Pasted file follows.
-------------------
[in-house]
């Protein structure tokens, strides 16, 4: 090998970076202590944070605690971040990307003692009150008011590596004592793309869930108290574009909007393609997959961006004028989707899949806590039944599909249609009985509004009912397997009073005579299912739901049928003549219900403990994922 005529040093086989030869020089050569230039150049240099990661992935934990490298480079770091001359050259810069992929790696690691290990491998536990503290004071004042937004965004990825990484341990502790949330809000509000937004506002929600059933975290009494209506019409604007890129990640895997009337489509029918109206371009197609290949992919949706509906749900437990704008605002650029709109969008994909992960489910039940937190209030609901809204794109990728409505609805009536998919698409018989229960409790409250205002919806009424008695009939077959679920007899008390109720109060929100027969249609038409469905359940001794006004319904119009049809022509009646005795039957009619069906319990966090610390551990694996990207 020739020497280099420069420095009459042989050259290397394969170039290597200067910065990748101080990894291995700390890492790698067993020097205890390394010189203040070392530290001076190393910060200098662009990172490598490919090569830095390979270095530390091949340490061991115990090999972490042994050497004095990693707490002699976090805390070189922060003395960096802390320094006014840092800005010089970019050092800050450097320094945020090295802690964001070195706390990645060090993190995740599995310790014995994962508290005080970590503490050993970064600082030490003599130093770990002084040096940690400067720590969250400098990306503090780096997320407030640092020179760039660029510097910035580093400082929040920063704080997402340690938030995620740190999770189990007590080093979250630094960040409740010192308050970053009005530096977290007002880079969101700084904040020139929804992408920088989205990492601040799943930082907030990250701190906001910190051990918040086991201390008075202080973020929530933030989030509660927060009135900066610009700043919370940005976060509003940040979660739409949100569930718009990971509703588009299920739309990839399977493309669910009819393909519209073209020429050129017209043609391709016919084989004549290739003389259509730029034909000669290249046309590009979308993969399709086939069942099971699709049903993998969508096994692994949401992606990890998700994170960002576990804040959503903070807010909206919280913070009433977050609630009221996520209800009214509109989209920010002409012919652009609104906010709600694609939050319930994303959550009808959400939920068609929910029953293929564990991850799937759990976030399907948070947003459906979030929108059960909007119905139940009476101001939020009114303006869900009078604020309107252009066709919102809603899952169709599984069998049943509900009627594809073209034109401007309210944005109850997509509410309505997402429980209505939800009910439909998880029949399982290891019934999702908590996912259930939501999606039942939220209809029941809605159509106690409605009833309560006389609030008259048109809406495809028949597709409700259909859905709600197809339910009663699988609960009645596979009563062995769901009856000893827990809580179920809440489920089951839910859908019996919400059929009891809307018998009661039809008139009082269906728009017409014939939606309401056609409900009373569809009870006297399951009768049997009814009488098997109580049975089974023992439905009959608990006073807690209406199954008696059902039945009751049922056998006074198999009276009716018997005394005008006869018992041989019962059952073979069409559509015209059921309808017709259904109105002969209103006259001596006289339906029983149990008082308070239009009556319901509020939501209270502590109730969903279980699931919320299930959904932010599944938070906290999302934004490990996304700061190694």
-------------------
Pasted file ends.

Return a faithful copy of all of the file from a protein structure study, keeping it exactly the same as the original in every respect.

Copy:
[in-house]
């Protein structure tokens, strides 16, 4: 090998970076202590944070605690971040990307003692009150008011590596004592793309869930108290574009909007393609997959961006004028989707899949806590039944599909249609009985509004009912397997009073005579299912739901049928003549219900403990994922 005529040093086989030869020089050569230039150049240099990661992935934990490298480079770091001359050259810069992929790696690691290990491998536990503290004071004042937004965004990825990484341990502790949330809000509000937004506002929600059933975290009494209506019409604007890129990640895997009337489509029918109206371009197609290949992919949706509906749900437990704008605002650029709109969008994909992960489910039940937190209030609901809204794109990728409505609805009536998919698409018989229960409790409250205002919806009424008695009939077959679920007899008390109720109060929100027969249609038409469905359940001794006004319904119009049809022509009646005795039957009619069906319990966090610390551990694996990207 020739020497280099420069420095009459042989050259290397394969170039290597200067910065990748101080990894291995700390890492790698067993020097205890390394010189203040070392530290001076190393910060200098662009990172490598490919090569830095390979270095530390091949340490061991115990090999972490042994050497004095990693707490002699976090805390070189922060003395960096802390320094006014840092800005010089970019050092800050450097320094945020090295802690964001070195706390990645060090993190995740599995310790014995994962508290005080970590503490050993970064600082030490003599130093770990002084040096940690400067720590969250400098990306503090780096997320407030640092020179760039660029510097910035580093400082929040920063704080997402340690938030995620740190999770189990007590080093979250630094960040409740010192308050970053009005530096977290007002880079969101700084904040020139929804992408920088989205990492601040799943930082907030990250701190906001910190051990918040086991201390008075202080973020929530933030989030509660927060009135900066610009700043919370940005976060509003940040979660739409949100569930718009990971509703588009299920739309990839399977493309669910009819393909519209073209020429050129017209043609391709016919084989004549290739003389259509730029034909000669290249046309590009979308993969399709086939069942099971699709049903993998969508096994692994949401992606990890998700994170960002576990804040959503903070807010909206919280913070009433977050609630009221996520209800009214509109989209920010002409012919652009609104906010709600694609939050319930994303959550009808959400939920068609929910029953293929564990991850799937759990976030399907948070947003459906979030929108059960909007119905139940009476101001939020009114303006869900009078604020309107252009066709919102809603899952169709599984069998049943509900009627594809073209034109401007309210944005109850997509509410309505997402429980209505939800009910439909998880029949399982290891019934999702908590996912259930939501999606039942939220209809029941809605159509106690409605009833309560006389609030008259048109809406495809028949597709409700259909859905709600197809339910009663699988609960009645596979009563062995769901009856000893827990809580179920809440489920089951839910859908019996919400059929009891809307018998009661039809008139009082269906728009017409014939939606309401056609409900009373569809009870006297399951009768049997009814009488098997109580049975089974023992439905009959608990006073807690209406199954008696059902039945009751049922056998006074198999009276009716018997005394005008006869018992041989019962059952073979069409559509015209059921309808017709259904109105002969209103006259001596006289339906029983149990008082308070239009009556319901509020939501209270502590109730969903279980699931919320299930959904932010599944938070906290999302934004490990996304700061190694």